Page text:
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Newton Police Officially Welcome New K-9 Unit

The police dog, which will be certified in narcotics search tactics, will finish training Friday.

Starting Friday, the will welcome its first four-legged member.

The department's new police dog will officially start at the end of this week following the conclusion of a narcotics training course, according to Newton Police Officer Dan Valente, the department's K-9 handler. 

"This gives us an additional tool to fight crime, help people out and help the community out," Valente told Newton Patch earlier this week. 

In September of last year, Newton Police announced plans to start a K-9 unit in the department. Valente and other local K-9 handlers .

Valente, who will be the dog's sole handler, said he and the dog have attended a daily narcotics course for the last six weeks. By the end of this week, the K-9 will be a certified "drug dog" and will be able to assist the department with narcotics searches.

Eventually, Valente said the dog will be a dual-purpose K-9. Starting in mid-April, Valente and the dog will begin a 14-week patrol course where the dog will learn more about how to track people and suspects.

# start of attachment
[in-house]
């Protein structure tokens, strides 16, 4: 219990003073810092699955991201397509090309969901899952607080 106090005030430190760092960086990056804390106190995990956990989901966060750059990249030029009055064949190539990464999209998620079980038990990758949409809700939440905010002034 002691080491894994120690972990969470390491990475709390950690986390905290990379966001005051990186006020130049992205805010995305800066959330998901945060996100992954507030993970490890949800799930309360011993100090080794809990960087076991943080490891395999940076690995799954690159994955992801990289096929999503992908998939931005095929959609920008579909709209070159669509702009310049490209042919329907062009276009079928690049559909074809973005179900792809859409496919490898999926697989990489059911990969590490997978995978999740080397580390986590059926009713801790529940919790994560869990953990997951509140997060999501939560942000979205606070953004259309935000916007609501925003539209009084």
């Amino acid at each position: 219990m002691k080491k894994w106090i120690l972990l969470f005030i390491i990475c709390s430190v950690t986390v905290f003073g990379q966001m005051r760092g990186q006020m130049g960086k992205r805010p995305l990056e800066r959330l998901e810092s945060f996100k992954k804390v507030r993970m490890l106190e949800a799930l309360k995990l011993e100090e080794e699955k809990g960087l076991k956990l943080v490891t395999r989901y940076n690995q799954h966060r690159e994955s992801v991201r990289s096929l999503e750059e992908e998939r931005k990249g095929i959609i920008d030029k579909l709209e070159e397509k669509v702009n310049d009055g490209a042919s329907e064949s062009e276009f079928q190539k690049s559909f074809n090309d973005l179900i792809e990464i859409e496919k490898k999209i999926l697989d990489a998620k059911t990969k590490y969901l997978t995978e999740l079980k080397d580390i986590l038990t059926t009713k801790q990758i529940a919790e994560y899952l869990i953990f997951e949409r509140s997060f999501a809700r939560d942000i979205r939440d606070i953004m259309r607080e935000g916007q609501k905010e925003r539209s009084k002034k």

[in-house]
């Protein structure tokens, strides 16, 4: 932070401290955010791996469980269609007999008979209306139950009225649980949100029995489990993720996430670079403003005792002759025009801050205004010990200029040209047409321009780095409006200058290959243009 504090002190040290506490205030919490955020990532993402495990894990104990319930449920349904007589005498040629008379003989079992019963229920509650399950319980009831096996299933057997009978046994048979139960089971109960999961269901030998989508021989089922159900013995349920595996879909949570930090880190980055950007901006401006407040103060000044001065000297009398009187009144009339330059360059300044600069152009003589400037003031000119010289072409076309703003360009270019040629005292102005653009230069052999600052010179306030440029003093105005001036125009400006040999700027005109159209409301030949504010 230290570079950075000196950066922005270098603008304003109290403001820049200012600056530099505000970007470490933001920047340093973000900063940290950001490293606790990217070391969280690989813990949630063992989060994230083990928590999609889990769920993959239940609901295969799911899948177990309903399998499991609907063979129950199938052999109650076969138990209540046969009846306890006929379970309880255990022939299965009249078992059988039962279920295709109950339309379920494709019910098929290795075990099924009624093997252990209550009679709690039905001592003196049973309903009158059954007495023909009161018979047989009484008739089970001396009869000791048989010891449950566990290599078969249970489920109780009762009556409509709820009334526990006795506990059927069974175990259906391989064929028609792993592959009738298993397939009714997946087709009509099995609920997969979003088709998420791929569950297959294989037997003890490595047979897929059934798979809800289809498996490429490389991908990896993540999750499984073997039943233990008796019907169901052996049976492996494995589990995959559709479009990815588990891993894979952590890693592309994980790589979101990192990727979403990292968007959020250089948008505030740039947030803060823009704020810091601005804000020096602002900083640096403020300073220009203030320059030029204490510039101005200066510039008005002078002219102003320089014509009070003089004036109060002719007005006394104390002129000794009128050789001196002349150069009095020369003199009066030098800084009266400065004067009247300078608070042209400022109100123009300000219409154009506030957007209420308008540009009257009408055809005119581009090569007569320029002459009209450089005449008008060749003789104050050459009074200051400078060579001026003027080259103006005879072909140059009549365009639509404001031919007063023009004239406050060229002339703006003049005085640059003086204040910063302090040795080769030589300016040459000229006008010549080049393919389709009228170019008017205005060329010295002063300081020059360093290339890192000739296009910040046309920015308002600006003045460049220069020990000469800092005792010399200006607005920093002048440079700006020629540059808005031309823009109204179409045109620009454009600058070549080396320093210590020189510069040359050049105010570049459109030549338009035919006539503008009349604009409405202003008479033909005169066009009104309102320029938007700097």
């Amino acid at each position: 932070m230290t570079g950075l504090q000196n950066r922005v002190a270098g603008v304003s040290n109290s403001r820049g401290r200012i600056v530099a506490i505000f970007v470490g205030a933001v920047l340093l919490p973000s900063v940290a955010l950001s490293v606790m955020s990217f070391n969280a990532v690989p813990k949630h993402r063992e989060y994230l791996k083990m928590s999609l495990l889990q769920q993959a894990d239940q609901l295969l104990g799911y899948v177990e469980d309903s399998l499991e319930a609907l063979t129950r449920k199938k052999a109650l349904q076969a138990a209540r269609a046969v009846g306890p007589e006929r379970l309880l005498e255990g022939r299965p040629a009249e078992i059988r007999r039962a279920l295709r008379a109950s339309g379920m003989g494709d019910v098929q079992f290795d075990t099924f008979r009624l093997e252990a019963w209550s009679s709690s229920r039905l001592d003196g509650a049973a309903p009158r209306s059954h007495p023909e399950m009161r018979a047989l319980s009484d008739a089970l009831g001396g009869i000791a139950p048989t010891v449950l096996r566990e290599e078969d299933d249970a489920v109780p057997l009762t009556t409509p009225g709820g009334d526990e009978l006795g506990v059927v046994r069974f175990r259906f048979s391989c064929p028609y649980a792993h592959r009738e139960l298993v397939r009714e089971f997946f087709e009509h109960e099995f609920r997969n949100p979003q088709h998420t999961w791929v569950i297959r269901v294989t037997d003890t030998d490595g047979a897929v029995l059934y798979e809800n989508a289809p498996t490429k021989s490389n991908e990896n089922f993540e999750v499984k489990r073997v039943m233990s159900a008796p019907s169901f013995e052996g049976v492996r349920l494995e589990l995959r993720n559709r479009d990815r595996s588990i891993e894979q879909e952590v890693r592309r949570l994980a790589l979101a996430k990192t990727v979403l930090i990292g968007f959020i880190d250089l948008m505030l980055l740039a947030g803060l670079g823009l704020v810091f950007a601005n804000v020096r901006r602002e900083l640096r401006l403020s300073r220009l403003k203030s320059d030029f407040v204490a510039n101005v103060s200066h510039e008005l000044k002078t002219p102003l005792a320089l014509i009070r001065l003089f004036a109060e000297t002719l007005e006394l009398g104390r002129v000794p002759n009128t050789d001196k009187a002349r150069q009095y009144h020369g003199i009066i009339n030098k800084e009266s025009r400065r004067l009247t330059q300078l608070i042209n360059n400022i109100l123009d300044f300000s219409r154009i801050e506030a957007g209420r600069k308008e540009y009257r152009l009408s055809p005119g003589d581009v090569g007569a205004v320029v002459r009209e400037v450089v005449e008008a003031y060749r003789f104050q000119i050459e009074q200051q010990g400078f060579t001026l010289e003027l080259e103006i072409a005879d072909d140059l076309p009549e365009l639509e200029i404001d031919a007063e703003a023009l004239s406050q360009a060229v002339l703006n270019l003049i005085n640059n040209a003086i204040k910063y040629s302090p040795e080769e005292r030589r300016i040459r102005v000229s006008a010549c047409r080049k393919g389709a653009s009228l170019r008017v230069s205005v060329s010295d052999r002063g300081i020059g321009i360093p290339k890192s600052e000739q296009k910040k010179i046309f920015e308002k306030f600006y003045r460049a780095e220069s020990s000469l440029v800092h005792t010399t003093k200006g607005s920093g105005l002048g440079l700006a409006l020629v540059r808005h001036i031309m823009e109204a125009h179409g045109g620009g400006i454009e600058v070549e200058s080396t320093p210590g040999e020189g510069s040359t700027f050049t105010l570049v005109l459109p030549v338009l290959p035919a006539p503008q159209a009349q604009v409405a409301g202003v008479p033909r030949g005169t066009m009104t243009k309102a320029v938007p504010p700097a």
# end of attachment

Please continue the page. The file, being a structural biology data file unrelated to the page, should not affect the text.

Even with just the narcotics skills, the K-9 unit is "a big upgrade" for the department, Valente said. 

Up until this point, Valente said the department had to call in police dogs from other departments such as Waltham, Burlington and the State Police. 

Although it did not cost the department anything to use these other dogs, the K-9 units would sometimes take an hour or more to get to Newton.

The department's new K-9 unit was established entirely on community donations, Valente added, including a $20,000 donation from the , a $3,000 donation from the Nicolazzo family at  and a $5,000 donation from each of Newton's three country clubs (, and ).

In the future, Valente said he will be taking the dog out into the community to give demonstrations. The new tool, he said, will not only help the department, but also the citizens of Newton.

"It's the community's dog—not the department's, not mine—the people's [dog]," Valente said.

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